Page Two

 
 
By Andrew Garcia  |  Posted 2005-05-02 Email Print this article Print
 
 
 
 
 
 
 


The Automatic Updates clients use BITS (Background Intelligent Transfer Service) 2.0 technology for downloading patch information, which allows checkpoint restarts in case of interruption and minimizes network impact on the client when the network is being used.

We installed WSUS RC1 on Windows Server 2003 and on Windows 2000 Server, and WSUS worked effectively in both cases. Both installations required us to install IIS (Internet Information Services), BITS 2.0 and .Net Framework 1.1 Service Pack 1 prior to WSUS installation. The Windows 2000-based installation also required that we obtain and install the MSDE (Microsoft SQL Server Desktop Engine) 2000 database separately, while the Windows 2003 installation included an integrated copy of WMSDE (Windows MSDE), which is similar to MSDE without the connection limitations.

Companies that wish to support more than 500 clients per server should instead install WSUS with a SQL Server 2000 database for greater scalability.

As with SUS, WSUS leverages Active Directory GPOs to control client-agent behavior. Windows XP Service Pack 2 includes the latest version of the Windows Update Group Policy administrative template, which includes several new functions that control the behavior of each clients Automatic Updates agent.

However, to update the template to the newest version, administrators of systems running older versions of Windows XP, Windows 2000 or Windows 2003 will require a patch to administer the GPO.

Managing client behavior via GPOs has several disadvantages compared with managing third-party patching solutions agents. Where many competing patching solutions can instantly push client configurations to their agents from the primary management console, managing a WSUS environment requires access to two management interfaces: the WSUS policy and patch approval Web interface and the Group Policy snap-in. Larger organizations may find that desktop administrators responsible for maintaining patch levels dont have access to configure GPOs and will require special permissions to edit the objects.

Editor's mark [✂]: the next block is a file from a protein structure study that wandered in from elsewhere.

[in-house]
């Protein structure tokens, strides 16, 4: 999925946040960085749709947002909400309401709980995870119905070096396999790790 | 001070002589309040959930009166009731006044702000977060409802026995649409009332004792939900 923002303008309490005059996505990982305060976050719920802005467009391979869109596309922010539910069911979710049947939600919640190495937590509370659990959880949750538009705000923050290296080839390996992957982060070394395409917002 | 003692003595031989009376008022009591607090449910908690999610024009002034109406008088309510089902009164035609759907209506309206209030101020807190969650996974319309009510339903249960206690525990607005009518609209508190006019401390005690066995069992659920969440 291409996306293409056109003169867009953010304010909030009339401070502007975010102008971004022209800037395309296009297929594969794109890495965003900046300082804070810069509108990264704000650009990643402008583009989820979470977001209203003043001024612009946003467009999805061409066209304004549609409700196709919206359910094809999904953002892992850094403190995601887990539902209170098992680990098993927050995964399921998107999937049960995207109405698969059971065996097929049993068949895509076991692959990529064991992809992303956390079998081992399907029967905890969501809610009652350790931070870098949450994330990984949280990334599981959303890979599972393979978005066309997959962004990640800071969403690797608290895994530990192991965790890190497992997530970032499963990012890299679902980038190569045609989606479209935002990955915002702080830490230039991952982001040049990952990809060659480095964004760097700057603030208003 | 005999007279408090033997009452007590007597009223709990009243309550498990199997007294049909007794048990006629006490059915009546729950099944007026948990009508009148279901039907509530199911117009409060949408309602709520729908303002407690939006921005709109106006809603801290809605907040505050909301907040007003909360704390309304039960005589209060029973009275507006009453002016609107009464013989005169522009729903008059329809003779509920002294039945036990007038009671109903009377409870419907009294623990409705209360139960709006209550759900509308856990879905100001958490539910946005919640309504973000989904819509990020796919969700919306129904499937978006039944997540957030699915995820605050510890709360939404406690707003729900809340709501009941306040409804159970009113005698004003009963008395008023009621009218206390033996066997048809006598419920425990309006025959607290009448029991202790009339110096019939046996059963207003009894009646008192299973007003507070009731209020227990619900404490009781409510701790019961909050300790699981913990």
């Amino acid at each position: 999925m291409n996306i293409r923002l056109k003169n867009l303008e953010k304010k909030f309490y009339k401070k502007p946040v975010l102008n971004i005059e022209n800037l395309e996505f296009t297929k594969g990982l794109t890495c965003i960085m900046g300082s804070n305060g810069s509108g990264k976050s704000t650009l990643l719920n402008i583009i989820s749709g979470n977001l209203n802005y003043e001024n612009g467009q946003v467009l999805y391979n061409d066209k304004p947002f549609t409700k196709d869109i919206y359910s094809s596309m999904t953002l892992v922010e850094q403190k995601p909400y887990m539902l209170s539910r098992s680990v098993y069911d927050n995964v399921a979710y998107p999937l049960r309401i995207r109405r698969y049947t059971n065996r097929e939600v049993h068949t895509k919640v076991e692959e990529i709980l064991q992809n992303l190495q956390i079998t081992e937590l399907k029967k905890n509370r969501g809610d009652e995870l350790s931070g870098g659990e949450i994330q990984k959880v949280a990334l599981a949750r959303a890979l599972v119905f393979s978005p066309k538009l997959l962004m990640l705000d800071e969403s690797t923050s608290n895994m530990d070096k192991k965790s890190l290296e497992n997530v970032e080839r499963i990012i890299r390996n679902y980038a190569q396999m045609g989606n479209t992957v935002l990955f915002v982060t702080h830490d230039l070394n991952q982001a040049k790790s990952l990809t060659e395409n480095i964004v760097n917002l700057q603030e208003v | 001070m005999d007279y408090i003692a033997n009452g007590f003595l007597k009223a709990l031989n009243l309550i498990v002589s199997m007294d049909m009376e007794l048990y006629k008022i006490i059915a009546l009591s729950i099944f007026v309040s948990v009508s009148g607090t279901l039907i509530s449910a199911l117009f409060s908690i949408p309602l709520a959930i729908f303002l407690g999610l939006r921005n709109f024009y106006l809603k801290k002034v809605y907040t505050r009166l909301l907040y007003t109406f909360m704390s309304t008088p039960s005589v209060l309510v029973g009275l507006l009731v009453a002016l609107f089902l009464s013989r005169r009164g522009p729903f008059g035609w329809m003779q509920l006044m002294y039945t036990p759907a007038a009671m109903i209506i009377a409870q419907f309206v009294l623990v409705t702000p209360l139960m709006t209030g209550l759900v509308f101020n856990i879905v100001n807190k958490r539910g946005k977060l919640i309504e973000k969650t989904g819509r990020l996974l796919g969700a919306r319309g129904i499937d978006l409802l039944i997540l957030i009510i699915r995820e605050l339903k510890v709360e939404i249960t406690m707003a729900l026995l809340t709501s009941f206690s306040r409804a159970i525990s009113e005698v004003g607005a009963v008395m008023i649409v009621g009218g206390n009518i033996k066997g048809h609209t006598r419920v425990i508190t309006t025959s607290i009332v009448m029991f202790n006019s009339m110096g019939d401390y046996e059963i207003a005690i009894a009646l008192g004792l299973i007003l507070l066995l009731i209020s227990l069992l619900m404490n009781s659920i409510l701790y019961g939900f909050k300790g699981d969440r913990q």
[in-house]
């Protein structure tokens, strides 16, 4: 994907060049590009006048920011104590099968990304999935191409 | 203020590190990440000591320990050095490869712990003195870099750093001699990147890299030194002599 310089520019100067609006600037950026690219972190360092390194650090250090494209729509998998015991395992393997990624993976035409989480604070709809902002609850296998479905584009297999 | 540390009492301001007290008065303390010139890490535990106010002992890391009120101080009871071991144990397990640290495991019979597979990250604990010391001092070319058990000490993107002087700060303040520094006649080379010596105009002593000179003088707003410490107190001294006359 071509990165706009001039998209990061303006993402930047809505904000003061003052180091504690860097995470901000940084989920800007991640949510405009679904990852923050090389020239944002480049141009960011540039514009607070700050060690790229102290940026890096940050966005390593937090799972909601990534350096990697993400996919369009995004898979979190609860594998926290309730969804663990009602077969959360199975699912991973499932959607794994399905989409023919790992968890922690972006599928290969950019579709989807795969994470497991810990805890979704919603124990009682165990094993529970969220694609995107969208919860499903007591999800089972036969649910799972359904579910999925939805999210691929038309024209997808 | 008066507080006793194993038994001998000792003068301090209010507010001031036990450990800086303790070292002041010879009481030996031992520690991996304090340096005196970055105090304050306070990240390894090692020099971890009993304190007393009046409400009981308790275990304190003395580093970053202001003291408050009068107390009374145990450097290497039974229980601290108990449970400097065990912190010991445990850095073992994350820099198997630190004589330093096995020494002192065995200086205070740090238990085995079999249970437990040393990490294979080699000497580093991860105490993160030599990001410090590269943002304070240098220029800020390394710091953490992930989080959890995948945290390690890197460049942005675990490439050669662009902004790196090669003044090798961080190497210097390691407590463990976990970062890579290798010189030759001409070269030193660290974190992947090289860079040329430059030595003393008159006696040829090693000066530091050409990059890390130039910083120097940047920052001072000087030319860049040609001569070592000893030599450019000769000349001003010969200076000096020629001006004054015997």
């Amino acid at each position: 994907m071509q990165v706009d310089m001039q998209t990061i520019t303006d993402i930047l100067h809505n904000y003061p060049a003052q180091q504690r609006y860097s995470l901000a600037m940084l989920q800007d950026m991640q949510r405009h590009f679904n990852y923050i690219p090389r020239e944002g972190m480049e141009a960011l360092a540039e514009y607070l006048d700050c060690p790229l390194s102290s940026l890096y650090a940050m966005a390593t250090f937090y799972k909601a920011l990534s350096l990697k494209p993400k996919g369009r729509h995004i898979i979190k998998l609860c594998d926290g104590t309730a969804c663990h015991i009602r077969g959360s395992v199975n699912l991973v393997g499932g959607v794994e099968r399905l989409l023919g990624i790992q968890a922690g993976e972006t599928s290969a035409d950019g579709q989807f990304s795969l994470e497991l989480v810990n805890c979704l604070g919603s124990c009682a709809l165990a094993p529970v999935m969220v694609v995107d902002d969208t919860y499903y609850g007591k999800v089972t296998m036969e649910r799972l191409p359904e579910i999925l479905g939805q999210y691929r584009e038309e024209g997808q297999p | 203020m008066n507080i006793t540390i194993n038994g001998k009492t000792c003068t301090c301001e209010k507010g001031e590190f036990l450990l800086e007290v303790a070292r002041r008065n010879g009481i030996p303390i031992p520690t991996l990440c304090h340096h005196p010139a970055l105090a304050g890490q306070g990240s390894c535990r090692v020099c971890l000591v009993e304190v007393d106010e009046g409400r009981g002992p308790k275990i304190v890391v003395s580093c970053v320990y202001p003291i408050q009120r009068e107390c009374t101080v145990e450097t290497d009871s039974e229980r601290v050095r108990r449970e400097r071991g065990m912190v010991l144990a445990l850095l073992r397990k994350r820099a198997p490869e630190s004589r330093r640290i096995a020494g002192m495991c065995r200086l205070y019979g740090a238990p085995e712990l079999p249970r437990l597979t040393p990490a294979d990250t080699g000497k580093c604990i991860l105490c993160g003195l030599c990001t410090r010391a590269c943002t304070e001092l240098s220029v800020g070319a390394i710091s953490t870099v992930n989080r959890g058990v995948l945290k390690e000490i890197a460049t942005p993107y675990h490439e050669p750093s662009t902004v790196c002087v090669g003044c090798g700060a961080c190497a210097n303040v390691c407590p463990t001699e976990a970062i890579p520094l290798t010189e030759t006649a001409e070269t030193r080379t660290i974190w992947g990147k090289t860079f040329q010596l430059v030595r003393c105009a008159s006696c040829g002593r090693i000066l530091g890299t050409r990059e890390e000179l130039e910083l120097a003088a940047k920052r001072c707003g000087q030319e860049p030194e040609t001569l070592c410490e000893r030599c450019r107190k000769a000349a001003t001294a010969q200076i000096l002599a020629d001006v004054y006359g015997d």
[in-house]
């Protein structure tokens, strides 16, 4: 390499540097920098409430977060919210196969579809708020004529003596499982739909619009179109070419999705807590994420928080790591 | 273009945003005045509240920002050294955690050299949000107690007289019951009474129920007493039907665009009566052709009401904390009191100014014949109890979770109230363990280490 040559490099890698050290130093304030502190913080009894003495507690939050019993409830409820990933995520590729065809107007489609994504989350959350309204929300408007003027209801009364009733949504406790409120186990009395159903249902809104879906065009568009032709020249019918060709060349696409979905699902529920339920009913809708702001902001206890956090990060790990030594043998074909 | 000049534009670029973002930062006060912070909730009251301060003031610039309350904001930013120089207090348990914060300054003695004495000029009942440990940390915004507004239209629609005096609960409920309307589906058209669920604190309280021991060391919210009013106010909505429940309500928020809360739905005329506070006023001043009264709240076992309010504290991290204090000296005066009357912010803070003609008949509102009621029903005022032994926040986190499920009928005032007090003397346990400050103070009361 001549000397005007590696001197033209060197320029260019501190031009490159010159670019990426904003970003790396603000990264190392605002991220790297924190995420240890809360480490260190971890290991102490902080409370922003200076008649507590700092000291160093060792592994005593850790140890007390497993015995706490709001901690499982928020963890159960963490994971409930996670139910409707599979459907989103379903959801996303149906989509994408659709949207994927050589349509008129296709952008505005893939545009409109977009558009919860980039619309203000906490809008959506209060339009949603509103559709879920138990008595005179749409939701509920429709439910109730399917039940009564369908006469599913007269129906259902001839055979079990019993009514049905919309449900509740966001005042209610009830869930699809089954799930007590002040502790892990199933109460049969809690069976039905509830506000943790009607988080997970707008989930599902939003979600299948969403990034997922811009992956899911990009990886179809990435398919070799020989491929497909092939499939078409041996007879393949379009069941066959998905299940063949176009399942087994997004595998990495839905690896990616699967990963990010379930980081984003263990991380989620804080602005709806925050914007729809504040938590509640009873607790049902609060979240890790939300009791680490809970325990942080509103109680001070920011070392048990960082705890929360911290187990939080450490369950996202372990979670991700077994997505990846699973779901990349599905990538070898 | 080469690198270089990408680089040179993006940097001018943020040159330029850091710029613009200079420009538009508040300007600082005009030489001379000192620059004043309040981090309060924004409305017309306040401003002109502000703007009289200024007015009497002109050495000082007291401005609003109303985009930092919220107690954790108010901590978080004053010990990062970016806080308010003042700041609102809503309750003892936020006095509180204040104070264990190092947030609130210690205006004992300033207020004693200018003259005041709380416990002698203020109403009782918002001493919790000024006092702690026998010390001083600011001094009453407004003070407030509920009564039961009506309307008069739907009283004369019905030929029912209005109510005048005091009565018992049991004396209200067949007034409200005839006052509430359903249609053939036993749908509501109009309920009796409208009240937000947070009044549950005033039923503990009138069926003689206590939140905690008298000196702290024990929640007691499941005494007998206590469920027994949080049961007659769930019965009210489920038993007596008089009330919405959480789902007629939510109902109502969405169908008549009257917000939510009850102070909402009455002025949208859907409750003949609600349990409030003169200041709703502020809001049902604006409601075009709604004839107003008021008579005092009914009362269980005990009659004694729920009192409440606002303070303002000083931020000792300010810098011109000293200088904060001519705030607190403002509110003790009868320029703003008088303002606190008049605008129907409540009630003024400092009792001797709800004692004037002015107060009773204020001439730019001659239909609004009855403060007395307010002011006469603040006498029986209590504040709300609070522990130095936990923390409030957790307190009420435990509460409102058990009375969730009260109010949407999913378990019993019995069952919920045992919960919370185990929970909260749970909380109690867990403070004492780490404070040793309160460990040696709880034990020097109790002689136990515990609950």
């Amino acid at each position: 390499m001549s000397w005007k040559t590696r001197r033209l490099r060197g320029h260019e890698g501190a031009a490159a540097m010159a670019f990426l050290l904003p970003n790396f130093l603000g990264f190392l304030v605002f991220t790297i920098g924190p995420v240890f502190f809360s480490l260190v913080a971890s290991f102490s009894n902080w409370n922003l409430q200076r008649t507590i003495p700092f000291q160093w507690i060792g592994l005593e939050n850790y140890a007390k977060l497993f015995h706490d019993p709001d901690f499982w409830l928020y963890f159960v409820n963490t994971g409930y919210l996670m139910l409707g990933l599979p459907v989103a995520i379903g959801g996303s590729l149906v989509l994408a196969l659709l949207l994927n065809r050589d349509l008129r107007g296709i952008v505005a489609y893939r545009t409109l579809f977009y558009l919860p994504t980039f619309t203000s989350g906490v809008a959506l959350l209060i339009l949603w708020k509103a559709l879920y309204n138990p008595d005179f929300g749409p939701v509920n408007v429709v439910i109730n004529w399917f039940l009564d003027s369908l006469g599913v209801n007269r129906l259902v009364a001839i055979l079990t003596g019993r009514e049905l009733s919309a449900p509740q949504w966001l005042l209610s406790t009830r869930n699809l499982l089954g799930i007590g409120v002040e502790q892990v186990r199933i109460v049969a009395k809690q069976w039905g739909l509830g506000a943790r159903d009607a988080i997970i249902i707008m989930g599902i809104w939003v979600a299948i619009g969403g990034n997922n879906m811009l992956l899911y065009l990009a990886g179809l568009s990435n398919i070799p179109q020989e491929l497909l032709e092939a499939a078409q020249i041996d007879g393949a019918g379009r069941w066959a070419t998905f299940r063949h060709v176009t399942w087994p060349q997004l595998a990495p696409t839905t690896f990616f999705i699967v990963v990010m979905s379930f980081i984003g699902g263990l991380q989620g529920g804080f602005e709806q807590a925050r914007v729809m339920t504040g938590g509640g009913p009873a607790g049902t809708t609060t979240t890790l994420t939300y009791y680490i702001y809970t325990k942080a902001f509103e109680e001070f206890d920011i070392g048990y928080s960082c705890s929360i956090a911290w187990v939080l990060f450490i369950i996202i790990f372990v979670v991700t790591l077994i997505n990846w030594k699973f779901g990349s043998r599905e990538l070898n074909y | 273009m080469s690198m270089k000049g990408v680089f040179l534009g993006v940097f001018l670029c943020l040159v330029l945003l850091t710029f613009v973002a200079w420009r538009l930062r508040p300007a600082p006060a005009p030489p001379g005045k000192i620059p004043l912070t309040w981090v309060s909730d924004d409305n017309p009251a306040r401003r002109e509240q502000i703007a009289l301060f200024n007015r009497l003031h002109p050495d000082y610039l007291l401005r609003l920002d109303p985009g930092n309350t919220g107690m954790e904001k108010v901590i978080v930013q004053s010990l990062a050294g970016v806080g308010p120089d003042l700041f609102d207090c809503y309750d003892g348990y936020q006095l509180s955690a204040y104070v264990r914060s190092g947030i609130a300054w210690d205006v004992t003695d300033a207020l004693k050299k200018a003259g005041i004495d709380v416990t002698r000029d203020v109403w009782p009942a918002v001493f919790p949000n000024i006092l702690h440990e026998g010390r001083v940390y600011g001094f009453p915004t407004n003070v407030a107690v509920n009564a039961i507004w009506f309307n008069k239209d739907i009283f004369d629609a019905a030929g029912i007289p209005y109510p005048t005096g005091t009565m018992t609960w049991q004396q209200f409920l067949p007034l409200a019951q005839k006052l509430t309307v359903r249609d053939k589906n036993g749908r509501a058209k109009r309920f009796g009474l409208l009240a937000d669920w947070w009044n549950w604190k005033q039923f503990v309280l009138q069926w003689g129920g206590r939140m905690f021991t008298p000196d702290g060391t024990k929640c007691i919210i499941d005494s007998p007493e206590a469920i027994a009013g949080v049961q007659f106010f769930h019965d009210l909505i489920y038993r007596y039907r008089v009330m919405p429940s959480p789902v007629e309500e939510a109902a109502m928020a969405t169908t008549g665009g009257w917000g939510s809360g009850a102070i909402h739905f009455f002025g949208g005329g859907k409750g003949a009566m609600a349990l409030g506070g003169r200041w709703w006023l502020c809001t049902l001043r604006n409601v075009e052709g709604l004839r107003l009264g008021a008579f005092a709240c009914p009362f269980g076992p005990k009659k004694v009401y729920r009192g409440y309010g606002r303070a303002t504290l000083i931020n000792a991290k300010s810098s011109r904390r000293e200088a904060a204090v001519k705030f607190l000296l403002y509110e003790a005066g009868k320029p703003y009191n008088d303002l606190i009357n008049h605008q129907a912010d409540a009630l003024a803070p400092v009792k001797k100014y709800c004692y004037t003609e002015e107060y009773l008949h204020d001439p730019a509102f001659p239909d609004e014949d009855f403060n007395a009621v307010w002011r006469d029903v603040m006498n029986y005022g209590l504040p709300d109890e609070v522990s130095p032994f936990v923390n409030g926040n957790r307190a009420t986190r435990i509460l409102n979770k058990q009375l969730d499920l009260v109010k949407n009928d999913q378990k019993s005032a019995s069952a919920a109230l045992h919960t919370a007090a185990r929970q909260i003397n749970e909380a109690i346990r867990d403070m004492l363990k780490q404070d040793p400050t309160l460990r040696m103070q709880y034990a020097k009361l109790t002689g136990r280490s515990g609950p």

In addition, because the Windows Update template is a machine-based GPO, reconfigurations will require each client machine to be rebooted to enable the changes or will need to wait for the policy to automatically refresh (which occurs every 90 minutes by default).

With these limitations, WSUS is not the best choice when patches need to be installed immediately. We found GPOs accommodated scheduled installs easily, but, according to Microsoft representatives, an immediate patch job requires fooling the Automatic Updates client into thinking it missed a scheduled install with the help of Visual Basic script.

While WSUS has some shortcomings, it nonetheless warrants serious evaluation because it is a free add-on to Windows Server systems.

Labs Jason Brooks says Windows patch management is still a work in progress. Click here to read more. Third-party patch management vendors such as Citadel Security Software Inc., BigFix Inc. and PatchLink Corp. must continue to innovate to stay relevant. Weve seen dramatic improvements in these systems abilities to address non-patch-related vulnerabilities, integrate with third-party vulnerability scanners and deliver patches for non-Microsoft operating systems.

These companies also perform additional testing of patches before releasing them to clients, although this should never replace in-house testing on a companys own machines and applications.

In the future, wed like to see development toward integrating patch management systems with wider desktop lifecycle management platforms and improved integration with the various automated network admissions and quarantine protocols that are quickly gaining steam.

Technical Analyst Andrew Garcia can be reached at andrew_garcia@ziffdavis.com.

Check out eWEEK.coms for Microsoft and Windows news, views and analysis.



 
 
 
 
Andrew cut his teeth as a systems administrator at the University of California, learning the ins and outs of server migration, Windows desktop management, Unix and Novell administration. After a tour of duty as a team leader for PC Magazine's Labs, Andrew turned to system integration - providing network, server, and desktop consulting services for small businesses throughout the Bay Area. With eWEEK Labs since 2003, Andrew concentrates on wireless networking technologies while moonlighting with Microsoft Windows, mobile devices and management, and unified communications. He produces product reviews, technology analysis and opinion pieces for eWEEK.com, eWEEK magazine, and the Labs' Release Notes blog. Follow Andrew on Twitter at andrewrgarcia, or reach him by email at agarcia@eweek.com.
 
 
 
 
 
 
 

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